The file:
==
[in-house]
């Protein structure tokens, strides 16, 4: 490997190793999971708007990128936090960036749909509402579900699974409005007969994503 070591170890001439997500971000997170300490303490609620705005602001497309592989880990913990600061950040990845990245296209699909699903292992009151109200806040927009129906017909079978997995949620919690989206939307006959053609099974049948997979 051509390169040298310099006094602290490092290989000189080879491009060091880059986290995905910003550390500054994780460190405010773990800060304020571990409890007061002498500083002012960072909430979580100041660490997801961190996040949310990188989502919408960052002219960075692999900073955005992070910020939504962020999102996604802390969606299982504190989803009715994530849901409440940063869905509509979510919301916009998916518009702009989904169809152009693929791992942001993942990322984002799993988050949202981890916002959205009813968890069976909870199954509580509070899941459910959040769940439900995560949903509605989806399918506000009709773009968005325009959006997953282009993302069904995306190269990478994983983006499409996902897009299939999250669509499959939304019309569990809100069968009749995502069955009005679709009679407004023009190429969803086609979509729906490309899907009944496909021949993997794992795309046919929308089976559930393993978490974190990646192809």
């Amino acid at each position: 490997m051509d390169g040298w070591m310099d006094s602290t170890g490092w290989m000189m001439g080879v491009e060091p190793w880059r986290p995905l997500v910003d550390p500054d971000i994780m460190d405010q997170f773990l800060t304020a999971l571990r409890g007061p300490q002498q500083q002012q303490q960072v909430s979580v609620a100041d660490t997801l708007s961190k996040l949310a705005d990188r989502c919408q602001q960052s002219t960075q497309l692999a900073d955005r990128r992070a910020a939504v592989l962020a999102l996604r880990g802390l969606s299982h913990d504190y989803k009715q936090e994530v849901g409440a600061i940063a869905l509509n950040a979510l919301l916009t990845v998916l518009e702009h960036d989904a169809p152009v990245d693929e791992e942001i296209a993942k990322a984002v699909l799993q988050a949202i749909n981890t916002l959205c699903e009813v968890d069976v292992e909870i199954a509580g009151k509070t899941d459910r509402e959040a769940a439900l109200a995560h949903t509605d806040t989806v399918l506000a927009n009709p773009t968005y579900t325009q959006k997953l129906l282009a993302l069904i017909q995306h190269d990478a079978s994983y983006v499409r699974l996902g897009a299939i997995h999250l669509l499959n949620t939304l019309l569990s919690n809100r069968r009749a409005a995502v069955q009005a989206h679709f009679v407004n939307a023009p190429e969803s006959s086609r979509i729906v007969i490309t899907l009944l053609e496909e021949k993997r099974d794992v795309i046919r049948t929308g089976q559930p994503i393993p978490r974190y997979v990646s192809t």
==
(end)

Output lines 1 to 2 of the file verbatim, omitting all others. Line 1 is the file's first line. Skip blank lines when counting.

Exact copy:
[in-house]
């Protein structure tokens, strides 16, 4: 490997190793999971708007990128936090960036749909509402579900699974409005007969994503 070591170890001439997500971000997170300490303490609620705005602001497309592989880990913990600061950040990845990245296209699909699903292992009151109200806040927009129906017909079978997995949620919690989206939307006959053609099974049948997979 051509390169040298310099006094602290490092290989000189080879491009060091880059986290995905910003550390500054994780460190405010773990800060304020571990409890007061002498500083002012960072909430979580100041660490997801961190996040949310990188989502919408960052002219960075692999900073955005992070910020939504962020999102996604802390969606299982504190989803009715994530849901409440940063869905509509979510919301916009998916518009702009989904169809152009693929791992942001993942990322984002799993988050949202981890916002959205009813968890069976909870199954509580509070899941459910959040769940439900995560949903509605989806399918506000009709773009968005325009959006997953282009993302069904995306190269990478994983983006499409996902897009299939999250669509499959939304019309569990809100069968009749995502069955009005679709009679407004023009190429969803086609979509729906490309899907009944496909021949993997794992795309046919929308089976559930393993978490974190990646192809």